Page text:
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Description: Have you run out of I/O pins? This great IC allows the user to expand up to 16 I/O using only two I/O for control! The PCF8575C is controlled through an I2C interface and features 16-bits of quasi-bidirectional input/output pins. Checkout the datasheet for more info!

Features:

  • 16 individually addressable pins
  • Each pin configurable for input or output
  • Interrupt output pin

Documents:

Dimensions: 1x1"

Comments 22 comments

  • Pin connections:
    SDA to pin 4 on the analog header
    SCL to pin 5 on the analog header
    VCC to 5v
    GND to GND
    I/O pins need pull up resistors to VCC.
    Board has A0-A2 with solder pads like (|). connect middle to left (power) for a 1, or right (gnd) for a 0. (see picture shown above)
    setting the pins:
    Wire.beginTransmission(d);
    Wire.send(b); // byte for pins 0-7
    Wire.send(b); // byte for pins 8-15
    Wire.endTransmission(); // stop transmitting
    The board supports id 0-7. Add 32 (0x20) to the id and pass that to beginTransmission. My device id was 0 and I passed 32 to beginTransmission
    you have to send an even # of bytes. first is the lower 8 I/O pins. second is for the higher 8 I/O pins.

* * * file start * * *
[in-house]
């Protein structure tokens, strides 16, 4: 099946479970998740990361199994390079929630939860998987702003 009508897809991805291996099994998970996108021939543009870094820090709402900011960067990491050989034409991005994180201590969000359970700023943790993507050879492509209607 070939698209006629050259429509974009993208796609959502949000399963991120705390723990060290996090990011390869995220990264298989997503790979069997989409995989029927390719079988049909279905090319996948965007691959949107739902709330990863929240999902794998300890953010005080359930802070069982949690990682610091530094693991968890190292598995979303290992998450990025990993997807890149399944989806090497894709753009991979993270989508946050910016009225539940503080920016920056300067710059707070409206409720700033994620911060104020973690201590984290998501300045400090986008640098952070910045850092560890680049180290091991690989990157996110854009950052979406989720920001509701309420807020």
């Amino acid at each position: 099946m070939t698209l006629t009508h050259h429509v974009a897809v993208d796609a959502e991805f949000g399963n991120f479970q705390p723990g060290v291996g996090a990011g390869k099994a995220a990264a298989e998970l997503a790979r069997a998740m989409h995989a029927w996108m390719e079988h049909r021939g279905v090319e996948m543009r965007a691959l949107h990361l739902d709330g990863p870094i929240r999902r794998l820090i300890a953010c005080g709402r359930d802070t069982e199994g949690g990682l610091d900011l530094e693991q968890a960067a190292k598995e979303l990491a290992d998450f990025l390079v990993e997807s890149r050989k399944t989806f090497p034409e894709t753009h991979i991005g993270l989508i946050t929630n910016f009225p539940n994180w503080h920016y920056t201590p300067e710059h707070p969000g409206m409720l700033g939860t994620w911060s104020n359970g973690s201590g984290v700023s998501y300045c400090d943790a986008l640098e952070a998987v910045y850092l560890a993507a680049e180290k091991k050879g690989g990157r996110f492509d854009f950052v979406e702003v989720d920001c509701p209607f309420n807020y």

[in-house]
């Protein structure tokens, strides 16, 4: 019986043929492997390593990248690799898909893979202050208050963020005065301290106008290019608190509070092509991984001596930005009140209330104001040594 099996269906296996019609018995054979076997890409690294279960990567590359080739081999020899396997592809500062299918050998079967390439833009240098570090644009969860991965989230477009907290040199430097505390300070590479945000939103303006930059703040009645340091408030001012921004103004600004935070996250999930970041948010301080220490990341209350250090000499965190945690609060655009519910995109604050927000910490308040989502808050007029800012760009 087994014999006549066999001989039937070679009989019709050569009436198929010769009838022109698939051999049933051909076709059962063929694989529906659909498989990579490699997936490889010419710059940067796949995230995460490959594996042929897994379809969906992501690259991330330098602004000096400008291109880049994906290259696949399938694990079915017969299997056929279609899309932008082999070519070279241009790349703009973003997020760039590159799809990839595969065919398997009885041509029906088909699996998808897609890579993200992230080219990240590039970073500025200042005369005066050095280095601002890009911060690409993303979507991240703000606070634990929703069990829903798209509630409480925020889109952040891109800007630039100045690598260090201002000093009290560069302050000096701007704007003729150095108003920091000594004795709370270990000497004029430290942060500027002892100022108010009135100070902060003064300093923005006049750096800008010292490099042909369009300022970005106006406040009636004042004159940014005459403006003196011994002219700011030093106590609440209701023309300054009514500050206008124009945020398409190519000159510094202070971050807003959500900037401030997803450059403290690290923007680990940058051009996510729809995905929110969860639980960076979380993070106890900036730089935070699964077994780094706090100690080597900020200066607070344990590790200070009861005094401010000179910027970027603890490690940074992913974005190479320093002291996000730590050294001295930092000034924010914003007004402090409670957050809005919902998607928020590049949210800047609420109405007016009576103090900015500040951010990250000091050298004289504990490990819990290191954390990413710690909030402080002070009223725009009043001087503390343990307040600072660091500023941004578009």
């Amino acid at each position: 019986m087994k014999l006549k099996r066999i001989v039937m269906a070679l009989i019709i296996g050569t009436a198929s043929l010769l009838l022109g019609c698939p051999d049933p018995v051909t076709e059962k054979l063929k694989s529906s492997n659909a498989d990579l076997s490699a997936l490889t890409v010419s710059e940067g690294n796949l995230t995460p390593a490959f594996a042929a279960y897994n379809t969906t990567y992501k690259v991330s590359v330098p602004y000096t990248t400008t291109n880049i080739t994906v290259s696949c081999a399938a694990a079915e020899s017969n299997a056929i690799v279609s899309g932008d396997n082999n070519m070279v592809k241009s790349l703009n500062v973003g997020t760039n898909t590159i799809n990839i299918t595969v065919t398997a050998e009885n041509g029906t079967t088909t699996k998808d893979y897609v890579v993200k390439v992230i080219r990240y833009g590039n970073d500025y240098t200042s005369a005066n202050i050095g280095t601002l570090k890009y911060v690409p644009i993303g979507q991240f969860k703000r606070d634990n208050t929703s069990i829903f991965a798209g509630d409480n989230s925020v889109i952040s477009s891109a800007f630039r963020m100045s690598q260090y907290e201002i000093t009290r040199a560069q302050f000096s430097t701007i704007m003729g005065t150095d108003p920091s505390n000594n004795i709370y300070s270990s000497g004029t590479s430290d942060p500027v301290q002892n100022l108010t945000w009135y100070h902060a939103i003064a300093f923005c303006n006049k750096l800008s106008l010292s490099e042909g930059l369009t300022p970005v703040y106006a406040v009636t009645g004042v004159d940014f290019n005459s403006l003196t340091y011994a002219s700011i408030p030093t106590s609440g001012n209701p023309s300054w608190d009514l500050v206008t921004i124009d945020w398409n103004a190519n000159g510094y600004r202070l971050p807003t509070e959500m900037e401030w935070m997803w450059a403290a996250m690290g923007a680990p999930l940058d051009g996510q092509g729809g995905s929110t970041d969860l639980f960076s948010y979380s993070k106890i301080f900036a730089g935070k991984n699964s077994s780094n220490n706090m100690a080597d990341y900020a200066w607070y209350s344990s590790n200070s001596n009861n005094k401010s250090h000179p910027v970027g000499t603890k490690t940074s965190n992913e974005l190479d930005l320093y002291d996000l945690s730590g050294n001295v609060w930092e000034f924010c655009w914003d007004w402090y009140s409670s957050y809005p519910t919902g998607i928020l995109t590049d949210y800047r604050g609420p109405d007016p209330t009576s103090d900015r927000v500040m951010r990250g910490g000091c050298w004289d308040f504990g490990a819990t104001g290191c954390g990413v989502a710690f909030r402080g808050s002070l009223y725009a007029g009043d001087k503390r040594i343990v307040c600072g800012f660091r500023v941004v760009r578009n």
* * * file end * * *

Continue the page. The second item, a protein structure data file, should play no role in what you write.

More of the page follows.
read is similar. here’s quick code
    Wire.requestFrom(32, 2); // 2 bytes from device 0
    while(Wire.available())
    {
    char c = Wire.receive();
    Serial.print(c, HEX); // print the character
    Serial.print(“, ”);
    }
    you need to first write 1 to pins you would interested in reading from.

    1. You should really do a blank board or one with the non C suffix (5v only v.s. 2.5-5.5 Vcc).
    2. I notice 3 unpopulated resistors - what are they for? I don’t see a schematic pdf link. Address selection?
  • Does this expander also increase the distance that I2c data will transmit reliably?

  • It would be nice if more of these breakout boards were designed to mount directly to breadboards just by adding a few header strips. These boards were perpendicular pinouts make for more difficult development.

  • I am using the PCF8575 breakoutboard to connect 4 mpr121 boards. Without the PCF8575, the mpr121 code worked perfect. (http://code.bildr.org/download/1010.zip) However, I am having trouble to alter my arduino code to read the data when connected to the PCF8575. I guess the problem lies in the part of the code where the pins are adressed. In the original code I used Wire.requestFrom(0x5A,2); However with the PCF8575 board I need to alter the addressing within the code. I had a look at the sample AVR code, but this is rather complicated. Can anyone help me with the adressing of the pins?

  • Hello!

    My only PCF8575 provides between 1.6 and 2.6 volts in output. The power supply is 5 V and have resistors of 10 K between sda / scl and VCC. Any suggestions to solve the problem being?

    Best regards.

  • Wouldn’t a simple DIP atmega8 with internal clock do the same job, for $2?

  • How many analog i/os are there?

  • Whoa!!! Where did this come from? I thought I would need a mux, and when I could
    Save pins? This is going to be useful.

  • Could you please do a 3.3V version?